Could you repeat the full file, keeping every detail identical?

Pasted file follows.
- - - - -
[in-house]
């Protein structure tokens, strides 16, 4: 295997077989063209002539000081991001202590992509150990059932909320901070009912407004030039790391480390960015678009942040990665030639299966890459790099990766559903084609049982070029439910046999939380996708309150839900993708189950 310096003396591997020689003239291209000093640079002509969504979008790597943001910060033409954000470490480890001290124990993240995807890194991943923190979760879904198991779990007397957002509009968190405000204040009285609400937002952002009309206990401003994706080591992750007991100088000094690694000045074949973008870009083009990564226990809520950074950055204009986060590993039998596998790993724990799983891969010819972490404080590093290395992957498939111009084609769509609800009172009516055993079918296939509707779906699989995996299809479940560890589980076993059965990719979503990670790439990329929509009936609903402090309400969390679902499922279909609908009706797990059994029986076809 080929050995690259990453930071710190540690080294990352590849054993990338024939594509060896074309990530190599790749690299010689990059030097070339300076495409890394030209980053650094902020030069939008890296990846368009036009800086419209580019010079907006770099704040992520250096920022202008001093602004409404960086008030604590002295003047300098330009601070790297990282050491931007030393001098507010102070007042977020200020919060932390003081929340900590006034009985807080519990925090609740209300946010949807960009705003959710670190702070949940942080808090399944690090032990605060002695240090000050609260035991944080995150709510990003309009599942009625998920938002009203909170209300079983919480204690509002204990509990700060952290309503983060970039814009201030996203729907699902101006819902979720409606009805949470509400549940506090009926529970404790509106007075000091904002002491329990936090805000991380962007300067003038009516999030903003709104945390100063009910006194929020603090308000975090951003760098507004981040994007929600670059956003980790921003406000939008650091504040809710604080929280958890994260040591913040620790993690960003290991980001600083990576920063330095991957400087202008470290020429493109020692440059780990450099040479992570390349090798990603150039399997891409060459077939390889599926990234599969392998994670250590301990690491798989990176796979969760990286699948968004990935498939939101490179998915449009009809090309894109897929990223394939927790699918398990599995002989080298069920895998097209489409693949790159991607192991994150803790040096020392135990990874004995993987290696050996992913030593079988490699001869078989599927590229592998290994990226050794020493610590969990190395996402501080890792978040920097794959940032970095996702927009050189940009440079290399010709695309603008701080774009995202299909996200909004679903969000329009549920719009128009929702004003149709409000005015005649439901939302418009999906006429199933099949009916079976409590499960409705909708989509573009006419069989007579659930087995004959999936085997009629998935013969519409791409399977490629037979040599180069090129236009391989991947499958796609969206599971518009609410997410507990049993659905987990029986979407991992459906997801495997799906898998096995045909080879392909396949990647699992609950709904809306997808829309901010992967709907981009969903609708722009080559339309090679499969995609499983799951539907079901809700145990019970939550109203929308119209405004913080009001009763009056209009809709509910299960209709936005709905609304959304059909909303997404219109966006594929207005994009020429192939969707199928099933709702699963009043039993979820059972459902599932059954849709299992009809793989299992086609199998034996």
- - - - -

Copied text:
[in-house]
């Protein structure tokens, strides 16, 4: 295997077989063209002539000081991001202590992509150990059932909320901070009912407004030039790391480390960015678009942040990665030639299966890459790099990766559903084609049982070029439910046999939380996708309150839900993708189950 310096003396591997020689003239291209000093640079002509969504979008790597943001910060033409954000470490480890001290124990993240995807890194991943923190979760879904198991779990007397957002509009968190405000204040009285609400937002952002009309206990401003994706080591992750007991100088000094690694000045074949973008870009083009990564226990809520950074950055204009986060590993039998596998790993724990799983891969010819972490404080590093290395992957498939111009084609769509609800009172009516055993079918296939509707779906699989995996299809479940560890589980076993059965990719979503990670790439990329929509009936609903402090309400969390679902499922279909609908009706797990059994029986076809 080929050995690259990453930071710190540690080294990352590849054993990338024939594509060896074309990530190599790749690299010689990059030097070339300076495409890394030209980053650094902020030069939008890296990846368009036009800086419209580019010079907006770099704040992520250096920022202008001093602004409404960086008030604590002295003047300098330009601070790297990282050491931007030393001098507010102070007042977020200020919060932390003081929340900590006034009985807080519990925090609740209300946010949807960009705003959710670190702070949940942080808090399944690090032990605060002695240090000050609260035991944080995150709510990003309009599942009625998920938002009203909170209300079983919480204690509002204990509990700060952290309503983060970039814009201030996203729907699902101006819902979720409606009805949470509400549940506090009926529970404790509106007075000091904002002491329990936090805000991380962007300067003038009516999030903003709104945390100063009910006194929020603090308000975090951003760098507004981040994007929600670059956003980790921003406000939008650091504040809710604080929280958890994260040591913040620790993690960003290991980001600083990576920063330095991957400087202008470290020429493109020692440059780990450099040479992570390349090798990603150039399997891409060459077939390889599926990234599969392998994670250590301990690491798989990176796979969760990286699948968004990935498939939101490179998915449009009809090309894109897929990223394939927790699918398990599995002989080298069920895998097209489409693949790159991607192991994150803790040096020392135990990874004995993987290696050996992913030593079988490699001869078989599927590229592998290994990226050794020493610590969990190395996402501080890792978040920097794959940032970095996702927009050189940009440079290399010709695309603008701080774009995202299909996200909004679903969000329009549920719009128009929702004003149709409000005015005649439901939302418009999906006429199933099949009916079976409590499960409705909708989509573009006419069989007579659930087995004959999936085997009629998935013969519409791409399977490629037979040599180069090129236009391989991947499958796609969206599971518009609410997410507990049993659905987990029986979407991992459906997801495997799906898998096995045909080879392909396949990647699992609950709904809306997808829309901010992967709907981009969903609708722009080559339309090679499969995609499983799951539907079901809700145990019970939550109203929308119209405004913080009001009763009056209009809709509910299960209709936005709905609304959304059909909303997404219109966006594929207005994009020429192939969707199928099933709702699963009043039993979820059972459902599932059954849709299992009809793989299992086609199998034996």